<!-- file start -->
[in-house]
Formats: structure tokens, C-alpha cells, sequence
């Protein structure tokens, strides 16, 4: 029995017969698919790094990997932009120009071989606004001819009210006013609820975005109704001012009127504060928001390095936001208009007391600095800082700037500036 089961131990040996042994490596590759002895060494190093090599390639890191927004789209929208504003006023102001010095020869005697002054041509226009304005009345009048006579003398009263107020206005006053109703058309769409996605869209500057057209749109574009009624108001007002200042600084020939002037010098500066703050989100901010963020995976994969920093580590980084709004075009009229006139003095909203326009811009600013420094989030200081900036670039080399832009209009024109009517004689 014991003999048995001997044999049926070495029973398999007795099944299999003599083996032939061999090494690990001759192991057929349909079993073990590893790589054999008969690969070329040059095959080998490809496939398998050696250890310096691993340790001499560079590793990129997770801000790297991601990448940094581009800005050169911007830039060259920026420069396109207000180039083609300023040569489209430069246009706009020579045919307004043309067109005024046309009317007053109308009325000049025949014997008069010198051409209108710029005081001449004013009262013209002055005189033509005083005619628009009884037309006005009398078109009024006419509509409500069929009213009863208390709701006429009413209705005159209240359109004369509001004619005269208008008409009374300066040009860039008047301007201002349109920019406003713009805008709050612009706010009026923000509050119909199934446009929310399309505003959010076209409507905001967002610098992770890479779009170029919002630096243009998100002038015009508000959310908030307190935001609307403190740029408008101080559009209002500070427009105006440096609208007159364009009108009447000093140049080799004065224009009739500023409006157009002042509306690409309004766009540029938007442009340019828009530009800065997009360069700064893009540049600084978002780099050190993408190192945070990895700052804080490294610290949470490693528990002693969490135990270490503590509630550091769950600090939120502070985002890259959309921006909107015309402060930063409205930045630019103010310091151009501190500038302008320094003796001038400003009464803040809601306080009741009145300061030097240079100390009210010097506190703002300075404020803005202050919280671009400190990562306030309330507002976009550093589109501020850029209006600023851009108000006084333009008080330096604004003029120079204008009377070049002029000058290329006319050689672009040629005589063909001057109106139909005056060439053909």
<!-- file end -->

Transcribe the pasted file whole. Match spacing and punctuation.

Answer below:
[in-house]
Formats: structure tokens, C-alpha cells, sequence
């Protein structure tokens, strides 16, 4: 029995017969698919790094990997932009120009071989606004001819009210006013609820975005109704001012009127504060928001390095936001208009007391600095800082700037500036 089961131990040996042994490596590759002895060494190093090599390639890191927004789209929208504003006023102001010095020869005697002054041509226009304005009345009048006579003398009263107020206005006053109703058309769409996605869209500057057209749109574009009624108001007002200042600084020939002037010098500066703050989100901010963020995976994969920093580590980084709004075009009229006139003095909203326009811009600013420094989030200081900036670039080399832009209009024109009517004689 014991003999048995001997044999049926070495029973398999007795099944299999003599083996032939061999090494690990001759192991057929349909079993073990590893790589054999008969690969070329040059095959080998490809496939398998050696250890310096691993340790001499560079590793990129997770801000790297991601990448940094581009800005050169911007830039060259920026420069396109207000180039083609300023040569489209430069246009706009020579045919307004043309067109005024046309009317007053109308009325000049025949014997008069010198051409209108710029005081001449004013009262013209002055005189033509005083005619628009009884037309006005009398078109009024006419509509409500069929009213009863208390709701006429009413209705005159209240359109004369509001004619005269208008008409009374300066040009860039008047301007201002349109920019406003713009805008709050612009706010009026923000509050119909199934446009929310399309505003959010076209409507905001967002610098992770890479779009170029919002630096243009998100002038015009508000959310908030307190935001609307403190740029408008101080559009209002500070427009105006440096609208007159364009009108009447000093140049080799004065224009009739500023409006157009002042509306690409309004766009540029938007442009340019828009530009800065997009360069700064893009540049600084978002780099050190993408190192945070990895700052804080490294610290949470490693528990002693969490135990270490503590509630550091769950600090939120502070985002890259959309921006909107015309402060930063409205930045630019103010310091151009501190500038302008320094003796001038400003009464803040809601306080009741009145300061030097240079100390009210010097506190703002300075404020803005202050919280671009400190990562306030309330507002976009550093589109501020850029209006600023851009108000006084333009008080330096604004003029120079204008009377070049002029000058290329006319050689672009040629005589063909001057109106139909005056060439053909």